CHC Group Ltd. on Thursday filed for bankruptcy protection as one of the world’s largest helicopter operators joined a slew of oil-field services companies caught by the downturn in global energy prices.
The filing came just days after a fatal crash of one of its helicopters in Norway forced the company to ground much of its fleet.
“The step we have taken today provides an orderly path to enhance our financial flexibility and establish a competitive capital and operating structure that will allow us to invest in and grow CHC’s business over the long-term,” Karl Fessenden, President and Chief Executive of the Richmond, British Columbia-based company, said.
CHC is one of two global companies alongside Houston-based Bristow Group Inc. that dominate the business of ferrying workers and cargo offshore for energy companies and have been forced to shrink and cut costs.
A boom in demand for flying when oil prices passed $100 a barrel drove rapid expansion in the sector and had lured companies such as General Electric Co. into a nascent business leasing helicopters for big energy companies. Now, industry executives estimated that a fifth of the global fleet of helicopters is idle or underused.
CHC operated a fleet of 231 helicopters on Jan. 31 and had been exploring a debt-restructuring for several months even before the April 29 crash of an Airbus Group SE EC225 helicopter.
The accident killed its two pilots and 11 oil workers flying back to the Norwegian mainland, and led regulators in the U.K. and Norway to ground the EC225, a workhorse helicopter with a history of technical problems.
CHC leased 157 helicopters and operated 42 EC225s, and had orders with manufacturers including Airbus, the Sikorsky unit of Lockheed Martin Corp. and Leonardo SpA’s AgustaWestland.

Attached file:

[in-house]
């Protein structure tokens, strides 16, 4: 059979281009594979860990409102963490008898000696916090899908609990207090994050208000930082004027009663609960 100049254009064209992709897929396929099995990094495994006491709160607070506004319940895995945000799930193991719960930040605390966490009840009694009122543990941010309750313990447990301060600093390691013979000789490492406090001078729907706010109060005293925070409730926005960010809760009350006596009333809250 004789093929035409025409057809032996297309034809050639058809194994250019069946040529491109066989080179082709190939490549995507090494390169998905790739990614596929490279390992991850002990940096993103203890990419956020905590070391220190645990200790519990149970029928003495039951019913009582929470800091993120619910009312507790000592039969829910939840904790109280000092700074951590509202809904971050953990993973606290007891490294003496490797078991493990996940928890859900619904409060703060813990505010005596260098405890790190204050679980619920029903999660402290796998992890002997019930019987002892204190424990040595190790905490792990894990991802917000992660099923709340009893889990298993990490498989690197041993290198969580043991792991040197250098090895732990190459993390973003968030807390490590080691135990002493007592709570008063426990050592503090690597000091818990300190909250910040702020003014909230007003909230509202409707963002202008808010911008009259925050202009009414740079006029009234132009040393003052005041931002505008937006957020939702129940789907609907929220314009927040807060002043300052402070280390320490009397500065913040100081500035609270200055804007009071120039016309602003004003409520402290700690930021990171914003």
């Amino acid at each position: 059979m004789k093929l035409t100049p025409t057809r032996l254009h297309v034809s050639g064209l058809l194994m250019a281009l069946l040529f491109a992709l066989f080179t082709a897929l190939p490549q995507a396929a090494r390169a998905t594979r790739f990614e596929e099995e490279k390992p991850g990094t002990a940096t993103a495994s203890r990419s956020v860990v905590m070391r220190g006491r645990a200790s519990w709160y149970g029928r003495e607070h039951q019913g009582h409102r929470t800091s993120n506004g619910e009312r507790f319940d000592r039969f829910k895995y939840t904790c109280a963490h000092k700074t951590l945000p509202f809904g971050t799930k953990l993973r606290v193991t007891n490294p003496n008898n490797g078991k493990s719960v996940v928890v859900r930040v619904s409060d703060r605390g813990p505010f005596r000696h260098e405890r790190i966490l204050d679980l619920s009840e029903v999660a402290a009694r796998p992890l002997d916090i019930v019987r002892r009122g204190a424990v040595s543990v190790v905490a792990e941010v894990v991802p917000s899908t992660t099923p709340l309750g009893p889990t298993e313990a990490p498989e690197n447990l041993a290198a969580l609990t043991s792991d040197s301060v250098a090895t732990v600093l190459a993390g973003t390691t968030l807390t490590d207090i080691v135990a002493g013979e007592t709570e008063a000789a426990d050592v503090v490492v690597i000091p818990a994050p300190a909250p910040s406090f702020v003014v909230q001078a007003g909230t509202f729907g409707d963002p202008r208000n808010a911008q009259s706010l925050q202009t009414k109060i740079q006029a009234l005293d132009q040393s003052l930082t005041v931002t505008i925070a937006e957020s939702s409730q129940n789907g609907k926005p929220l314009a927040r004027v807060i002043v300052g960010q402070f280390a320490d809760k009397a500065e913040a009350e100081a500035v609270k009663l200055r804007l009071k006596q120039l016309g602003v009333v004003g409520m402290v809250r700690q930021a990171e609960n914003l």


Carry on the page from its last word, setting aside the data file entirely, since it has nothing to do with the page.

Mr. Fessenden said “normal business operations will continue.”
The company has struggled under successive private equity owners to restructure its long-term debt, which stood at $1.38 billion at Jan. 31, according to regulatory filings.
Cash has dwindled as demand for flying decreased, and the company sought to boost liquidity by drawing down the remaining $233.4 million on its revolving loan.
On April 15, it skipped a $46 million interest payment on approximately $1 billion in bonds, triggering a 30-day grace period to make the payment and avoid default. Under agreements with the company’s other creditors, a default on the bonds could cause a default on its other debts.
The move prompted Moody’s Investors Service to downgrade the company deep into junk territory, and the ratings agency said a chapter 11 filing appeared likely.
CHC, which went public two years ago, has seen its market value wiped out after peaking at $1.3 billion, and the company was delisted from the New York Stock Exchange in January. First Reserve Corp, a specialist private-equity firm in the energy sector, paid C$3.7 billion ($2.9 billion) for the company in 2008.
The company had $237 million in firm orders for new helicopters and $245 million in options, though like its peers it had been negotiating with manufacturers and leasing companies to defer deals or return aircraft early.
Lawyers at Weil Gotshal & Manges and Debevoise & Plimpton are representing the company, which is also working with financial advisers at Seabury Advisors, PJT Partners and CDG Group.
The company filed for protection in the bankruptcy court for the Northern District of Texas.
—Robert Wall contributed to this article.
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